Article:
Partly because Breeden ministers in a rural area, she often runs into ladies in the community who have been clients of the Morristown center. Some are thrilled to see her and others avoid her, said Breeden, who is a member of First Baptist Church, Morristown. She always wonders if she could have said something else to convince some of them not to have an abortion.
One lady Breeden met at the center came in for a pregnancy test.
After taking the test and finding she was pregnant, Breeden counseled her. Then Breeden didn’t see her again for about nine months, which was unusual because of the many programs the center offers to help pregnant women.
But about nine months later the lady came in to show Breeden her baby, named Angelica, and to tell Breeden that she had decided against an abortion after talking with her.
Breeden said since then she has met the lady several times out in the community and was acknowledged by her. Breeden waits for a client or former client to initiate contact because of the sensitivity of the center’s ministry.
The lady not only spoke to Breeden but introduced her to Angelica and told the person she was with that Breeden influenced her to keep Angelica. The last time they met, the lady told her teenage daughter, Angelica, the complete story.
That experience is not unusual, added Breeden, as former clients will bring their children to see her after the children have, for instance, graduated from high school.
Those are the highs. Some of the lows are when clients tell of abortions they have had, speaking of it for the very first time.
She is greatly helped in the ministry by the local Department of Health, which conducts classes at the center. The center also is supported by many Woman’s Missionary Union groups and Sunday School classes of Baptist churches, said Breeden.
Conner never thought she would be personally involved with a crisis pregnancy but she was.
Her daughter was living in another state and engaged to a young man. When she learned she was pregnant, he pressured her to undergo an abortion and when she didn’t, he left the relationship.
Thankfully she called her mother, who was traveling nearby. Later she told her mother that if it wasn’t for her work at Tomorrow’s Hope Pregnancy Medical Clinic she probably would have had an abortion.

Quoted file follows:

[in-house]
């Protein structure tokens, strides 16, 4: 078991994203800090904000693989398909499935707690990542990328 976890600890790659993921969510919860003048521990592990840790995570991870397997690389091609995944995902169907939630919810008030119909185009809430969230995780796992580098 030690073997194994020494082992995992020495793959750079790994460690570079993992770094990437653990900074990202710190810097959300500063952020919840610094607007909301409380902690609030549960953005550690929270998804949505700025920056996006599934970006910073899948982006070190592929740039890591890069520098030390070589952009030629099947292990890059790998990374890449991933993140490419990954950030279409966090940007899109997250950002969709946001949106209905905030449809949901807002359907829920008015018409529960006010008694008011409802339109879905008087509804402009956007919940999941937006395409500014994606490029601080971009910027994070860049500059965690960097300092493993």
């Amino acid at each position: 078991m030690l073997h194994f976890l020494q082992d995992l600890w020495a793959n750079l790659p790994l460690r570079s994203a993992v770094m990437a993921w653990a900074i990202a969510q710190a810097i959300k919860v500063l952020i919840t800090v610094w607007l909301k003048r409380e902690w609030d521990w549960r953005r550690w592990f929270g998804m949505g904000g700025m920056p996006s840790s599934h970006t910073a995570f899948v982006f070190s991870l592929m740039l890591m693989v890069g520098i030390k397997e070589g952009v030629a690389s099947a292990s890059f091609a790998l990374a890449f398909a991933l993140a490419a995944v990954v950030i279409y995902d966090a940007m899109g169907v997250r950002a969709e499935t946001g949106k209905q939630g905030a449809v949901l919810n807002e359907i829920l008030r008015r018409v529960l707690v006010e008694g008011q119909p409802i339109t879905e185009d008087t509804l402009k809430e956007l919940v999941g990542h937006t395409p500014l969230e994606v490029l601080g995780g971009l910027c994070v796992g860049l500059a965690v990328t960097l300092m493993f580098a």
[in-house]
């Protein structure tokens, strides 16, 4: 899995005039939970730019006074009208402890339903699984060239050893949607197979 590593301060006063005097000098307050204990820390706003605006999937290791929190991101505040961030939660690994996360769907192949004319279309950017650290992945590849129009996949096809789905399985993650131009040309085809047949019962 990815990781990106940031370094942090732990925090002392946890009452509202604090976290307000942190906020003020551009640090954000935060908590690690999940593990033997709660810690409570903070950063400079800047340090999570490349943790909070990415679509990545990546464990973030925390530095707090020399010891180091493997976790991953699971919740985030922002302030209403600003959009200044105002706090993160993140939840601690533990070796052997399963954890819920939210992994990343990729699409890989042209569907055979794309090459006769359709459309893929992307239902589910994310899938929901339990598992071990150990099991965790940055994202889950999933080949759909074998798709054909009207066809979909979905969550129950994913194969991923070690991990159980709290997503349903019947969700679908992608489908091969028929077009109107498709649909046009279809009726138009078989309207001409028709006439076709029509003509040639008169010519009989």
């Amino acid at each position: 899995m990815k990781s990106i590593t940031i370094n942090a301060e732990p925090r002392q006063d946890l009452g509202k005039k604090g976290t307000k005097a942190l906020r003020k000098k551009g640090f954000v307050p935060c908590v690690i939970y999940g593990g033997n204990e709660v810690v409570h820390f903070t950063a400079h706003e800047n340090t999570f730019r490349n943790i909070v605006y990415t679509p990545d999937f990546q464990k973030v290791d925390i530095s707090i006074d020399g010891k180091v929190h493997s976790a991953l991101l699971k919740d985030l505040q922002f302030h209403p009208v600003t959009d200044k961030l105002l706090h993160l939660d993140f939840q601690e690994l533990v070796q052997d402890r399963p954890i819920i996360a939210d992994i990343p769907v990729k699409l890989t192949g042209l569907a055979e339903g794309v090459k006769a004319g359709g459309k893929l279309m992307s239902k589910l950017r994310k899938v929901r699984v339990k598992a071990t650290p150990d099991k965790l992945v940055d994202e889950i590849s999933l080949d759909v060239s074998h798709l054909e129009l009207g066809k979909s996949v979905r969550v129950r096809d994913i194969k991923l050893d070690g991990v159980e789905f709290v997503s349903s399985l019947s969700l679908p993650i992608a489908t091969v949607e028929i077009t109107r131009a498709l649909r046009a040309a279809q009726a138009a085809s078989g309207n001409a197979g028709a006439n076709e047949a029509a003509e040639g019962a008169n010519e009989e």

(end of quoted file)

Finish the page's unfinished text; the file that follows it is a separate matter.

“That day I knew why I was exactly where I was,” stated Conner, who is a member of Point Pleasant Baptist Church, Buchanan, and a former nurse. She also is a Mission Service Corps missionary of the Southern Baptist North American Mission Board who said she is finally responding to God’s call to missions when she was a child.
The ministry of Tomorrow’s Hope is “definitely a missions field,” she explained.
Like Knowlton and Breeden, Conner said many women even in churches have had abortions but feel it is a sin which God will not forgive.
Her ministry takes her into hospitals, even in the middle of the night, who call her after women have miscarriages or other pregnancy crises and into the jail. Conner, who is a Sheriff’s Department deputy, also transports the inmates to the clinic and rehab centers. Many of the inmates place their babies for adoption because of the ministry of Conner and volunteers of Tomorrow’s Hope, she reported. Finally she works with judges, lawyers, and the court system.
“We’ve had some wonderful stories that have come out of it,” said Conner, who has served the clinic for 14 years.
David Hawkins, director of missions of Nolachucky Baptist Association, said, “God’s really blessing as lives of women are changed and babies are saved” at the Pregnancy Crisis Center in Morristown.
The center, which shares space with the association office, is funded by the association through its budget as well as its churches. The center was started by long-time Director of Missions James Williams 28 years ago.
The center “is one of the pillars of the associational work here,” added Hawkins.
Jim Twilbeck, DOM, Western District Baptist Association, based in Paris, said the association as well as many of its churches financially support Tomorrow’s Hope Pregnancy Medical Clinic. He also regularly accepts prayer requests from Conner for clients.
“Life was given to us from God. … We’re not to throw away any life, be it the unborn or be it the elderly. … When people are at a crisis in their life, [with] this child that for some reason or another they weren’t expecting, we need to be able to help direct them to make the right choice. … Centers like Tomorrow’s Hope … actually give people hope in the midst of a crisis in their life,” said Twilbeck.